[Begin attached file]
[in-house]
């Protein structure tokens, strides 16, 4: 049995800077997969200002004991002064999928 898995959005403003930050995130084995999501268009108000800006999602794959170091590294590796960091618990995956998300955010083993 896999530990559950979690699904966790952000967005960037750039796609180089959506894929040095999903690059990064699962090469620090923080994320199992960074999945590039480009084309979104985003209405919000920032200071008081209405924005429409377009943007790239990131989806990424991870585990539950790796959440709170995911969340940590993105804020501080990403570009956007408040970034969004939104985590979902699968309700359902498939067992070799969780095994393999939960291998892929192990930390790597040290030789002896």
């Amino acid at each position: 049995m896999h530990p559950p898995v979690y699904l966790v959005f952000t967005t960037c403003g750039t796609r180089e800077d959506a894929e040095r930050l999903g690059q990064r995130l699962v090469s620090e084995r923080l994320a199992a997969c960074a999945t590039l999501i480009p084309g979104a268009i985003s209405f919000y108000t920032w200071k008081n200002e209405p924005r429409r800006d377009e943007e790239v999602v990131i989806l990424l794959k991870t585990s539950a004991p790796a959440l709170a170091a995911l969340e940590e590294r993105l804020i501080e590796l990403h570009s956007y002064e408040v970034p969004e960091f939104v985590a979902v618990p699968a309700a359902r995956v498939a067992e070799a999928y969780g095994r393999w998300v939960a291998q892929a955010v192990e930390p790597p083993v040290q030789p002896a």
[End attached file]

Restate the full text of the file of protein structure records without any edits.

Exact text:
[in-house]
């Protein structure tokens, strides 16, 4: 049995800077997969200002004991002064999928 898995959005403003930050995130084995999501268009108000800006999602794959170091590294590796960091618990995956998300955010083993 896999530990559950979690699904966790952000967005960037750039796609180089959506894929040095999903690059990064699962090469620090923080994320199992960074999945590039480009084309979104985003209405919000920032200071008081209405924005429409377009943007790239990131989806990424991870585990539950790796959440709170995911969340940590993105804020501080990403570009956007408040970034969004939104985590979902699968309700359902498939067992070799969780095994393999939960291998892929192990930390790597040290030789002896």
């Amino acid at each position: 049995m896999h530990p559950p898995v979690y699904l966790v959005f952000t967005t960037c403003g750039t796609r180089e800077d959506a894929e040095r930050l999903g690059q990064r995130l699962v090469s620090e084995r923080l994320a199992a997969c960074a999945t590039l999501i480009p084309g979104a268009i985003s209405f919000y108000t920032w200071k008081n200002e209405p924005r429409r800006d377009e943007e790239v999602v990131i989806l990424l794959k991870t585990s539950a004991p790796a959440l709170a170091a995911l969340e940590e590294r993105l804020i501080e590796l990403h570009s956007y002064e408040v970034p969004e960091f939104v985590a979902v618990p699968a309700a359902r995956v498939a067992e070799a999928y969780g095994r393999w998300v939960a291998q892929a955010v192990e930390p790597p083993v040290q030789p002896a």